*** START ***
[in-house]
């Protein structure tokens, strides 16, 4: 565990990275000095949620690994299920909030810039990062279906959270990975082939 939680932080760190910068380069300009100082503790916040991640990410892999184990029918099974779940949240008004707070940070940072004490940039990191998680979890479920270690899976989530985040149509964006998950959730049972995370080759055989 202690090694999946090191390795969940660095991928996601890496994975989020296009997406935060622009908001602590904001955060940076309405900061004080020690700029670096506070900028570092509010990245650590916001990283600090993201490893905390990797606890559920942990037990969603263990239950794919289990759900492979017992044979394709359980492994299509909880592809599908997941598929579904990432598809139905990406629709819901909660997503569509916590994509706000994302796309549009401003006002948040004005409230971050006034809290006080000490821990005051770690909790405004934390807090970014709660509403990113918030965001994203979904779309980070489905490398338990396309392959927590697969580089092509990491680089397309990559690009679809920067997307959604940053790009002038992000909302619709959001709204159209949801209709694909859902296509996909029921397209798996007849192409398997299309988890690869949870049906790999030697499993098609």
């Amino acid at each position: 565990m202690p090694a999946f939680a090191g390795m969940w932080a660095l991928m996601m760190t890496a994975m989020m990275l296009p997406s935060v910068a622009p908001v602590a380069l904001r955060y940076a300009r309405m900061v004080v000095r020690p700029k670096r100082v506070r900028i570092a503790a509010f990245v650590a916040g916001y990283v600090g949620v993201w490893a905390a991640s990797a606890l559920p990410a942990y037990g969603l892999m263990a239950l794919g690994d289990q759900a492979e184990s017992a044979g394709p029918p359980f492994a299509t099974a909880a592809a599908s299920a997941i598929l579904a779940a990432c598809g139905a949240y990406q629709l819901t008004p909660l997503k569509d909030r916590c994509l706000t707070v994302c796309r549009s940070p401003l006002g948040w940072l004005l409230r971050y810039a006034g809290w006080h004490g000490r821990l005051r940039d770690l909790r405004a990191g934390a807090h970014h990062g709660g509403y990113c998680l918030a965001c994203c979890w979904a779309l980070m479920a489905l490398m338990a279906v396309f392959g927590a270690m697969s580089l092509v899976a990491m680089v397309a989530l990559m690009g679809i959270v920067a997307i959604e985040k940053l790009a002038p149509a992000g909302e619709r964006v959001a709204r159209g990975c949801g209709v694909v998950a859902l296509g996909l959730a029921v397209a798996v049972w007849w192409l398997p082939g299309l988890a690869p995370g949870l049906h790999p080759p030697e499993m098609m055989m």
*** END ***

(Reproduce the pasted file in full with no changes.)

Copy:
[in-house]
């Protein structure tokens, strides 16, 4: 565990990275000095949620690994299920909030810039990062279906959270990975082939 939680932080760190910068380069300009100082503790916040991640990410892999184990029918099974779940949240008004707070940070940072004490940039990191998680979890479920270690899976989530985040149509964006998950959730049972995370080759055989 202690090694999946090191390795969940660095991928996601890496994975989020296009997406935060622009908001602590904001955060940076309405900061004080020690700029670096506070900028570092509010990245650590916001990283600090993201490893905390990797606890559920942990037990969603263990239950794919289990759900492979017992044979394709359980492994299509909880592809599908997941598929579904990432598809139905990406629709819901909660997503569509916590994509706000994302796309549009401003006002948040004005409230971050006034809290006080000490821990005051770690909790405004934390807090970014709660509403990113918030965001994203979904779309980070489905490398338990396309392959927590697969580089092509990491680089397309990559690009679809920067997307959604940053790009002038992000909302619709959001709204159209949801209709694909859902296509996909029921397209798996007849192409398997299309988890690869949870049906790999030697499993098609």
């Amino acid at each position: 565990m202690p090694a999946f939680a090191g390795m969940w932080a660095l991928m996601m760190t890496a994975m989020m990275l296009p997406s935060v910068a622009p908001v602590a380069l904001r955060y940076a300009r309405m900061v004080v000095r020690p700029k670096r100082v506070r900028i570092a503790a509010f990245v650590a916040g916001y990283v600090g949620v993201w490893a905390a991640s990797a606890l559920p990410a942990y037990g969603l892999m263990a239950l794919g690994d289990q759900a492979e184990s017992a044979g394709p029918p359980f492994a299509t099974a909880a592809a599908s299920a997941i598929l579904a779940a990432c598809g139905a949240y990406q629709l819901t008004p909660l997503k569509d909030r916590c994509l706000t707070v994302c796309r549009s940070p401003l006002g948040w940072l004005l409230r971050y810039a006034g809290w006080h004490g000490r821990l005051r940039d770690l909790r405004a990191g934390a807090h970014h990062g709660g509403y990113c998680l918030a965001c994203c979890w979904a779309l980070m479920a489905l490398m338990a279906v396309f392959g927590a270690m697969s580089l092509v899976a990491m680089v397309a989530l990559m690009g679809i959270v920067a997307i959604e985040k940053l790009a002038p149509a992000g909302e619709r964006v959001a709204r159209g990975c949801g209709v694909v998950a859902l296509g996909l959730a029921v397209a798996v049972w007849w192409l398997p082939g299309l988890a690869p995370g949870l049906h790999p080759p030697e499993m098609m055989m």